"We've been honoring our published prices, but we're seriously
going to have to reconsider that for the second half of the year,"
said Bosco, adding that Amelia might have to raise its rates by 5%
to 10% on fall departures to Italy.
And although bookings at Amelia are brisk, they're not enough to
make up for losses, she said.
Barszap at I.T.S. Tours -- which is honoring those 2001 rates
through Dec. 31 even though bookings are off 15% to 20% from
"normal" years -- said he "can live with this until our next
brochure comes out in August."
EuroBound in Los Angeles is getting the short end of the stick
with group bookings, such as the imminent 80-person jaunt to France
it contracted six months ago, but the operator -- like higher-end
Abercrombie & Kent in Oak Brook, Ill. -- is honoring all
"We're going to lose a bit of money on that transaction, but
we'll eat the loss because it's a good incentives group and we know
next year we'll get two or three of their tours," said Alfonso
Barquin, national sales manager. "Would we really want to charge
them extra now?"
Other operators are getting creative. Austria specialist Smolka
Tours in Tinton Falls, N.J., sometimes tinkers with itineraries to
reconcile bad exchange rates with promised pricing.
"We sometimes take one restaurant meal out or downgrade a hotel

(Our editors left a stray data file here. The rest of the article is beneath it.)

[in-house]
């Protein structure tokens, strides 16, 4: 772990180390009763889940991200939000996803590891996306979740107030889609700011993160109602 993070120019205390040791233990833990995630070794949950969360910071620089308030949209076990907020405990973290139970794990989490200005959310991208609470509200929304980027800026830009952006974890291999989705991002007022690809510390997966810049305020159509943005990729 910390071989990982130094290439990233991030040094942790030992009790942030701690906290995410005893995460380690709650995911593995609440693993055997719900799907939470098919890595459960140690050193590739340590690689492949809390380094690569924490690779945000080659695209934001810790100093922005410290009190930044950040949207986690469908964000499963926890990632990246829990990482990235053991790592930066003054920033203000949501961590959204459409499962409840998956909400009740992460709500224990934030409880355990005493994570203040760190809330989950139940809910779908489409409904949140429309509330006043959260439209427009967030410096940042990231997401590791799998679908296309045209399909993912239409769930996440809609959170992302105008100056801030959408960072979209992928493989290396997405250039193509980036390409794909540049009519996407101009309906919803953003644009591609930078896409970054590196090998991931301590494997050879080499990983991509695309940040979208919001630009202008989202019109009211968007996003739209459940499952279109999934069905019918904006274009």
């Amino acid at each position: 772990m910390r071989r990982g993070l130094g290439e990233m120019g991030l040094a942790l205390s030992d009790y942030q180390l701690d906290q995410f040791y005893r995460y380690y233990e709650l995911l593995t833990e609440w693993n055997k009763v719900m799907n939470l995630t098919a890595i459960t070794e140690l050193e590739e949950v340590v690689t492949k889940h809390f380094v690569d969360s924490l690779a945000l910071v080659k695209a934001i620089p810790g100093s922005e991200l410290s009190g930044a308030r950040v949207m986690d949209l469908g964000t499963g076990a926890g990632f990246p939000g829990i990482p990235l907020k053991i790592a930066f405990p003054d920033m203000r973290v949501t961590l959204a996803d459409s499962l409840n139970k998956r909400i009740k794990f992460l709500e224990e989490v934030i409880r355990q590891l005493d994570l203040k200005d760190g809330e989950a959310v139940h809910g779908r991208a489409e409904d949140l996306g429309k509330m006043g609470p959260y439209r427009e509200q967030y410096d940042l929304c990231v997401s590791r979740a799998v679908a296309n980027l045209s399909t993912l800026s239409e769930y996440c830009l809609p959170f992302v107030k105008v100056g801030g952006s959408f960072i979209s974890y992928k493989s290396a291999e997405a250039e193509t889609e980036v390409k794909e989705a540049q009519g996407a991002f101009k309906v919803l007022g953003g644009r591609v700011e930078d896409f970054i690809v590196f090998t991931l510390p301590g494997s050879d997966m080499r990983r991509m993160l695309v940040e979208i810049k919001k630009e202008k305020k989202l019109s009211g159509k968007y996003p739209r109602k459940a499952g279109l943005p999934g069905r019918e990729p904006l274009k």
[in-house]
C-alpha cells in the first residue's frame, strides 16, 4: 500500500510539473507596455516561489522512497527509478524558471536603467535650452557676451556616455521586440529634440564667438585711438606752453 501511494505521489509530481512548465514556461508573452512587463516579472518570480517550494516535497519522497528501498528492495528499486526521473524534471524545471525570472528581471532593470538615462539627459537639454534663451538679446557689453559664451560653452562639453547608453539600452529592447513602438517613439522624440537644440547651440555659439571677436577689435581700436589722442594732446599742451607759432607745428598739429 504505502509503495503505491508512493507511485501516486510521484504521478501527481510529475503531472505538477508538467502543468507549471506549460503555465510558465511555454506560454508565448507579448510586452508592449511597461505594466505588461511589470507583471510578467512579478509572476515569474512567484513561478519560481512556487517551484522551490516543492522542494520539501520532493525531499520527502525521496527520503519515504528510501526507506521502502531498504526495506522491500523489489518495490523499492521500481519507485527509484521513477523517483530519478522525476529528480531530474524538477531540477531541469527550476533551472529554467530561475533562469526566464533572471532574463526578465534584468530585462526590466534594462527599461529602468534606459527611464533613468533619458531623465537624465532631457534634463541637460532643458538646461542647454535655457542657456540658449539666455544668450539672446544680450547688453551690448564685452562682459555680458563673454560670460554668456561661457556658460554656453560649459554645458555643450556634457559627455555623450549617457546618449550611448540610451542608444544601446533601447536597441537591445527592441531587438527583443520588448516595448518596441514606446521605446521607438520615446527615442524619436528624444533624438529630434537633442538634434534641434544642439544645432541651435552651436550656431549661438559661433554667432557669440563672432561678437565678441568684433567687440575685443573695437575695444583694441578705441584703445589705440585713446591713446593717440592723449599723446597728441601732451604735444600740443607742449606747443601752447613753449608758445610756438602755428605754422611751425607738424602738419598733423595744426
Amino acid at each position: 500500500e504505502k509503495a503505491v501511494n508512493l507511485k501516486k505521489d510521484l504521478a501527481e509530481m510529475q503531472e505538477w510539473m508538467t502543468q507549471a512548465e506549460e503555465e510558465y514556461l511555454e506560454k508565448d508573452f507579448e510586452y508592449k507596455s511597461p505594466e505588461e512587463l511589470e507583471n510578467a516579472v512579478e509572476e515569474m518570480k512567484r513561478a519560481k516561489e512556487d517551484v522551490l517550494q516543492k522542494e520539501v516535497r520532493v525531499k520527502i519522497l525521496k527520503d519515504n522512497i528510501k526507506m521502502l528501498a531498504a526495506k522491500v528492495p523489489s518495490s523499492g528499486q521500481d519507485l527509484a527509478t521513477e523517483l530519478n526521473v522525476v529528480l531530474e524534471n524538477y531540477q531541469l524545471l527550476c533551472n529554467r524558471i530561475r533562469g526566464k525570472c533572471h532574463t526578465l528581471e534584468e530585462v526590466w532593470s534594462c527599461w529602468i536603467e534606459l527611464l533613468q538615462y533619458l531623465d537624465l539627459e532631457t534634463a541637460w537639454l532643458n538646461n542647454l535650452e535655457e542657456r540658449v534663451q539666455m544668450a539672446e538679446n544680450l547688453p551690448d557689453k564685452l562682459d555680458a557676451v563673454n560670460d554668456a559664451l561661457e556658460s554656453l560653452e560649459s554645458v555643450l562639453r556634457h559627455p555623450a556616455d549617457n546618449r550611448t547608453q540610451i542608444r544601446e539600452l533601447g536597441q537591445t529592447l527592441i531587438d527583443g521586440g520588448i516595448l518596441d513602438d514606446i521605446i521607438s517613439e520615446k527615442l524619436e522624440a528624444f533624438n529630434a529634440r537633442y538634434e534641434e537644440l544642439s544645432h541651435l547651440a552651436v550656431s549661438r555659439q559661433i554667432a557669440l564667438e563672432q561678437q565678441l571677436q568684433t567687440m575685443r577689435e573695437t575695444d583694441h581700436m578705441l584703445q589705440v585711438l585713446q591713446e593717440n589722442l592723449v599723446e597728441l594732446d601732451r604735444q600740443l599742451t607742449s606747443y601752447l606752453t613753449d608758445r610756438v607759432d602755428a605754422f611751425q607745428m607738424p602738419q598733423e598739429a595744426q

in one city to a lower category to make up the difference," said
president Doris Percht Clark.
"Then agents don't have to go back to clients and tell them
final payment is the 'x' amount, plus another $100."
Are prices right?
Now operators are left to wonder whether publishing prices in
advance is a wise policy.
I.T.S.' Barszap said the agents he deals with expect printed
rates to be a rough guide to cost, even though the bulk of their
bookings are FIT, so prices will appear in his 2004 catalog.
And what about the fine print in those price disclaimers you
find in the back of every tour operator brochure -- don't they
"Even though most operators have a disclaimer in their
conditions, clients don't like to hear it -- though they know it's
there," said Bosco.
There are other options: Luxury specialist JDB Associates in
Alexandria, Va., prints all prices in euros, skirting exchange
And other operators are rethinking their publishing schedules,
putting out smaller, thinner brochures more often or mailing out
addenda with existing materials.
What hasn't happened yet, say operators, is a downturn in
bookings specifically due to the poor exchange rate.
"I don't think the [strong] euro is a deterrent to travel," said
Barszap of I.T.S. "Most Americans are not even aware of it; it's
been camouflaged by other problems."
And United Vacations has not seen "any impact in regard to the
rise of the euro," according to Rob Betz, director of marketing,
thanks to "current affordable prices."
Smolka's Clark agreed, adding that if anything's keeping U.S.
vacationers on this side of the Atlantic, it's the economy. "The
exchange rate is not a factor," she said.
The European Travel Commission in New York is betting on that
status quo, even if the euro continues to pummel the U.S.
Conrad van Tiggelen, director, North America at the Netherlands
Board of Tourism, said the dollar never has significantly
influenced U.S. arrivals in Europe.
"In the early 1990s, when the dollar was low, we saw more
Americans visiting each year."
And operators' now-underpriced packages are shielding clients
from exchange rates.
"We suggest people book though operators because they get a set
package and won't have too many surprises when they see their
credit card bills," said van Tiggelen.